A lifeline for activists
Amnesty's mobile alert system for activists among 10 finalists nominated for Google's Global Impact Award. VOTE NOW - before 31 May - and make this big idea a reality.
Nighat Dad of the Digital Rights Foundation on Amnesty’s Panic Button app, shortlisted for Google's Global Impact Award
I first came into contact with the Amnesty Panic Button project in November last year. I’d joined a group of human rights activists from around the world at an Amnesty event in Nairobi, Kenya, focused on the impact of technology for human rights. I had never seen anything like it before in my work. I immediately saw what a powerful tool it could be.
Panic Button is an application that enables activists at risk to broadcast their location periodically to a pre-determined list of contacts. With a push of a button, an sms message goes to the network they’ve selected. For their security, this never shows in the phone outbox and the app runs secretly in the background of the phone. Now Panic Button has been picked as one of 10 finalist projects for Google’s Global Impact Challenge, a one-off opportunity to win £500,000 to turn a big idea into reality.
An invaluable system
The system would be invaluable for activists like me. I am the founder of the Digital Rights Foundation in Pakistan. We work to support all civil society actors in Pakistan to be safe and savvy users of technology when they exercise and defend their right to free expression.
For those of us whose work focuses on the effective and safe use of information and communication technologies for human rights work, we know only too well that technology can be a double-edged sword. As an activist I have faced violence myself and know what it is to live in fear. Last year, when 14-year-old Malala Yousufzai was shot by a Taliban gunman on a school bus for having the courage to stand up for girls education, I, too, became a target for speaking out and death threats against me streamed in online.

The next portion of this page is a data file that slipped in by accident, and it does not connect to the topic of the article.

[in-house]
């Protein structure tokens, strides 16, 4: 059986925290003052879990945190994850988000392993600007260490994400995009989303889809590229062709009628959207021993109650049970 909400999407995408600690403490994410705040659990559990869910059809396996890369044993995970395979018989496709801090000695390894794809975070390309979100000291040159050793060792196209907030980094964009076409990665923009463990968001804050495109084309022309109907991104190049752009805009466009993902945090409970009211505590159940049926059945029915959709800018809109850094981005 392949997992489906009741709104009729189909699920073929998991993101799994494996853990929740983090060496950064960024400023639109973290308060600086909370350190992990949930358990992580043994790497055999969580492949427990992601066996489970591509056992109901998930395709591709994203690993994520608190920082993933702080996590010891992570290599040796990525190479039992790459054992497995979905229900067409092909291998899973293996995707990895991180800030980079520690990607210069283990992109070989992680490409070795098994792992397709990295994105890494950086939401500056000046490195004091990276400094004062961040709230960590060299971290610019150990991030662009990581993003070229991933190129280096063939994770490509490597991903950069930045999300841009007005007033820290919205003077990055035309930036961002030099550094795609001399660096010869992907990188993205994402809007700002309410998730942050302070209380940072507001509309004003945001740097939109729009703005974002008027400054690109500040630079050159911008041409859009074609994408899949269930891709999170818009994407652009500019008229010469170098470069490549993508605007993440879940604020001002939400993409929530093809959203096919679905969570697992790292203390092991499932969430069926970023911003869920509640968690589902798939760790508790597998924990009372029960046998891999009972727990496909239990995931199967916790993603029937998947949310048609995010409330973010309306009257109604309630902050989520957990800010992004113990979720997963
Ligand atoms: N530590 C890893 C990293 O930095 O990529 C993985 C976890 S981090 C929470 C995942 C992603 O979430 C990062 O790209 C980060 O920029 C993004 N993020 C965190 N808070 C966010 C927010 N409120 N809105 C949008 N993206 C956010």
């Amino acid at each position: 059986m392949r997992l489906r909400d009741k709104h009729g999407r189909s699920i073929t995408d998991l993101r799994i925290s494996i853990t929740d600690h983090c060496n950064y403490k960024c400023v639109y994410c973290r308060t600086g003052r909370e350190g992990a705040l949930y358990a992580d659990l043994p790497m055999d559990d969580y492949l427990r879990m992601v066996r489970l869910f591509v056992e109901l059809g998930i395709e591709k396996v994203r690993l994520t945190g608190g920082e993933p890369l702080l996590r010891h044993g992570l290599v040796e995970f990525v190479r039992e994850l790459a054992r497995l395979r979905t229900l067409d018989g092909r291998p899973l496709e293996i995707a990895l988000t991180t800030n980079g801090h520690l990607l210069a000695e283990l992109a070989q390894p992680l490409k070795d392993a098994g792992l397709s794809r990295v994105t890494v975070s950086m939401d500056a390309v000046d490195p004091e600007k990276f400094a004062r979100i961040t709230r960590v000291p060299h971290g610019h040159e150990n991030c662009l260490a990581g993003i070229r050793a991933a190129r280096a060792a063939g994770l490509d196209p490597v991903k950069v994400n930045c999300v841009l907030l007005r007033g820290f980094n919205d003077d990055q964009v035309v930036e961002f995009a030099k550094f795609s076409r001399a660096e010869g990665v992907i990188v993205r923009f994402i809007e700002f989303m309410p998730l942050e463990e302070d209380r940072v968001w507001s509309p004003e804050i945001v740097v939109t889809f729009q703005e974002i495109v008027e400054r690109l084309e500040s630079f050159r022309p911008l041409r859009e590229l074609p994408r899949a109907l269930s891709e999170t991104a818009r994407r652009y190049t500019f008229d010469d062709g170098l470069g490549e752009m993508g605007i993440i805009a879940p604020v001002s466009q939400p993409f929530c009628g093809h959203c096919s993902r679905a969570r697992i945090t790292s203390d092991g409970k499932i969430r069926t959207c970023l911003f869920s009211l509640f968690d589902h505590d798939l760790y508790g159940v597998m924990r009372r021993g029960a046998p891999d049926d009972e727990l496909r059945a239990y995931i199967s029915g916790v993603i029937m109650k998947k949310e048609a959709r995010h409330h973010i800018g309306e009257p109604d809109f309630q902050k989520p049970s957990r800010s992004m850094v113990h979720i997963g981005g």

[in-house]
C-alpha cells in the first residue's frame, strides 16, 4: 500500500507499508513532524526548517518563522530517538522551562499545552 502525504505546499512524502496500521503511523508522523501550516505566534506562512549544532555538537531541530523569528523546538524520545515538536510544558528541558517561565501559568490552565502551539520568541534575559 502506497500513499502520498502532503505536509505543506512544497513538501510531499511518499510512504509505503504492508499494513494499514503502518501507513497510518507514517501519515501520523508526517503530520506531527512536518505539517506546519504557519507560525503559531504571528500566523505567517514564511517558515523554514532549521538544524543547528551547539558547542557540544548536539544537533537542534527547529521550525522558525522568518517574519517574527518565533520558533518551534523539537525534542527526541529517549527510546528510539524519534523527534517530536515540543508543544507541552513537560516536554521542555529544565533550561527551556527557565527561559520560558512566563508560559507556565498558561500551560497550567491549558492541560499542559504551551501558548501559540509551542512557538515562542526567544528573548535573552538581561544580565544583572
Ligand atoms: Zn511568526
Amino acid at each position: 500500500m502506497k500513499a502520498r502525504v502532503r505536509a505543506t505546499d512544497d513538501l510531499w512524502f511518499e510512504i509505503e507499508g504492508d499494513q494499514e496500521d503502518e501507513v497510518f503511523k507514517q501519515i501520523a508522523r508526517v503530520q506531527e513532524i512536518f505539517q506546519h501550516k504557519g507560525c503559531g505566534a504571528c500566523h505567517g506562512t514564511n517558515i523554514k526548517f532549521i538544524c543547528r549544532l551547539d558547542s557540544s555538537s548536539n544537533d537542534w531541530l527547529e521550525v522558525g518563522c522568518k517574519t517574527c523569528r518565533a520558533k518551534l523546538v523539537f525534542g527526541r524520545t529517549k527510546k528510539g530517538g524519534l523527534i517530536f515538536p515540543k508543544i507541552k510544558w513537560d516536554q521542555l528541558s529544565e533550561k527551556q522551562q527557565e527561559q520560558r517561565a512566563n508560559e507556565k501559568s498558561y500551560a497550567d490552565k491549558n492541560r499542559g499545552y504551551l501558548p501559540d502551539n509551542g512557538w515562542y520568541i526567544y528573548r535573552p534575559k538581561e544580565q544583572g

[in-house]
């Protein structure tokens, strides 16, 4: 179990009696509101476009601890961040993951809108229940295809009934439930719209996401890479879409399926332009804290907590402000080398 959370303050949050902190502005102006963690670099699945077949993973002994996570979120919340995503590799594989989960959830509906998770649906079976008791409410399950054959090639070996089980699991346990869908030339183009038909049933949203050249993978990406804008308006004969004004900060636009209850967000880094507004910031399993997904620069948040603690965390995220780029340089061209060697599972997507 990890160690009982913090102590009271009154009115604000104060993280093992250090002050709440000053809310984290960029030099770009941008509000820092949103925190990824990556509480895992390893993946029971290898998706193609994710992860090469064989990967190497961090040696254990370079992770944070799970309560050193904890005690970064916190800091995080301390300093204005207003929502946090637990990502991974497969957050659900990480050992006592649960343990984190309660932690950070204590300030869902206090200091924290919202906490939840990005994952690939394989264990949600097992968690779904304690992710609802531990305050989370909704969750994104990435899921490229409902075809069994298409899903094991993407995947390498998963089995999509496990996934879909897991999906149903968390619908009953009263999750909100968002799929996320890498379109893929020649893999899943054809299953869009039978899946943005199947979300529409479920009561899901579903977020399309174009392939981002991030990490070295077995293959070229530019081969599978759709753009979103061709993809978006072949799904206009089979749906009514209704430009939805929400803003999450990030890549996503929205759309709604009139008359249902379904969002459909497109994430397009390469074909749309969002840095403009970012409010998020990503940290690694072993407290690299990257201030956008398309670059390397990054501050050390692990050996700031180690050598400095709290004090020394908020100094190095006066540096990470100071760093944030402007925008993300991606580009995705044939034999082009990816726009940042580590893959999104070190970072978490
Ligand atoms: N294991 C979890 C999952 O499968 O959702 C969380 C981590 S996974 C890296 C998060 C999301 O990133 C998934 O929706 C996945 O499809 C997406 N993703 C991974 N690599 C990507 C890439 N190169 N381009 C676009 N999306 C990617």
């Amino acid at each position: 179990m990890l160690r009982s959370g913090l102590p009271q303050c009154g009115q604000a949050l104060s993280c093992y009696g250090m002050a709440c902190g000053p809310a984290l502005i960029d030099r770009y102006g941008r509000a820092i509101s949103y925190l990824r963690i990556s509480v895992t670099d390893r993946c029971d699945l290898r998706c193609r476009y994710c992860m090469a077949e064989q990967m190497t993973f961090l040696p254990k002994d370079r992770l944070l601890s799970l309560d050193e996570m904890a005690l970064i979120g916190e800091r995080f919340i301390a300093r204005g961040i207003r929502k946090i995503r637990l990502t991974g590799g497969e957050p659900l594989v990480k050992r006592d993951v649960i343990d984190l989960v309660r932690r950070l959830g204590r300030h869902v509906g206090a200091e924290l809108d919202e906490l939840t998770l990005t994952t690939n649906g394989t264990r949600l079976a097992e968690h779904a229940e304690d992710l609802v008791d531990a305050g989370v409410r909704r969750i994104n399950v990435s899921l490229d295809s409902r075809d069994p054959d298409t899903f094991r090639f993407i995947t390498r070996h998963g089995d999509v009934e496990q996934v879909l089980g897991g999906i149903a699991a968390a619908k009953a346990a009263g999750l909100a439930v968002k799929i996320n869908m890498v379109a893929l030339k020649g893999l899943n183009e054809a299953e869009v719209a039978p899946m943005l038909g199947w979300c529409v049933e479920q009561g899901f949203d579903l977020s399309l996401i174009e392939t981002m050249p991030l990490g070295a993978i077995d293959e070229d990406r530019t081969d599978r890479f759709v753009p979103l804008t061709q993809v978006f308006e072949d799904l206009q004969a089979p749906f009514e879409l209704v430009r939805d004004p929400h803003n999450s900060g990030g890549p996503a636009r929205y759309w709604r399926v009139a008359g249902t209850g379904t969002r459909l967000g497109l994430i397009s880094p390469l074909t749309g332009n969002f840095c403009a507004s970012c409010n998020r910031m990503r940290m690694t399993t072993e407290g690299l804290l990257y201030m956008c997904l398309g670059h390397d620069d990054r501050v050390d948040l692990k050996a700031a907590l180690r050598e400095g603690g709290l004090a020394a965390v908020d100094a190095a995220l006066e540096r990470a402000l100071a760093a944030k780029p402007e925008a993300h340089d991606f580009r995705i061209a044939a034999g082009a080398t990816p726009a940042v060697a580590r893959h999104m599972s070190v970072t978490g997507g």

We are not the only ones. Historic elections were held in Pakistan for the first time at the beginning of May, but they were marred by violence. The night before the elections, senior politician Zohra Shahid Hussain was gunned down. Her mobile was snatched in the attack. Why would the killers want her mobile phone? Is it true that our smartphones make us vulnerable rather than empowered and connected to millions of others?
There are thousands more in Pakistan who live under the daily threat of violence: an activist monitoring election data; a polling agent assigned to work in sensitive locations; an activist in Balochistan, fighting for justice on behalf of those who have been abducted by state security forces. Balochistan is the biggest province of Pakistan and also the least secure and least talked about of all the areas.
Getting that first alert out
Panic Button would allow hundreds of thousands of activists at risk of being harassed, detained and abducted by their own governments to get that important first alert out – of their location. It is not the end product though. Since security applications are always exploited with the passage of time, Amnesty will keep working to strengthen and make it more secure.
As an ongoing advisor to the Panic Button project, I am excited to think about what will become possible if it were to win a Google Global Impact Award so that activist networks around the world could be equipped to use the system safely as part of their security protocols.
Nighat Dad is Executive Director of Pakistan’s Digital Rights Foundation.
VOTE NOW and make Amnesty’s Panic Button a reality – remember, voting ends 31May!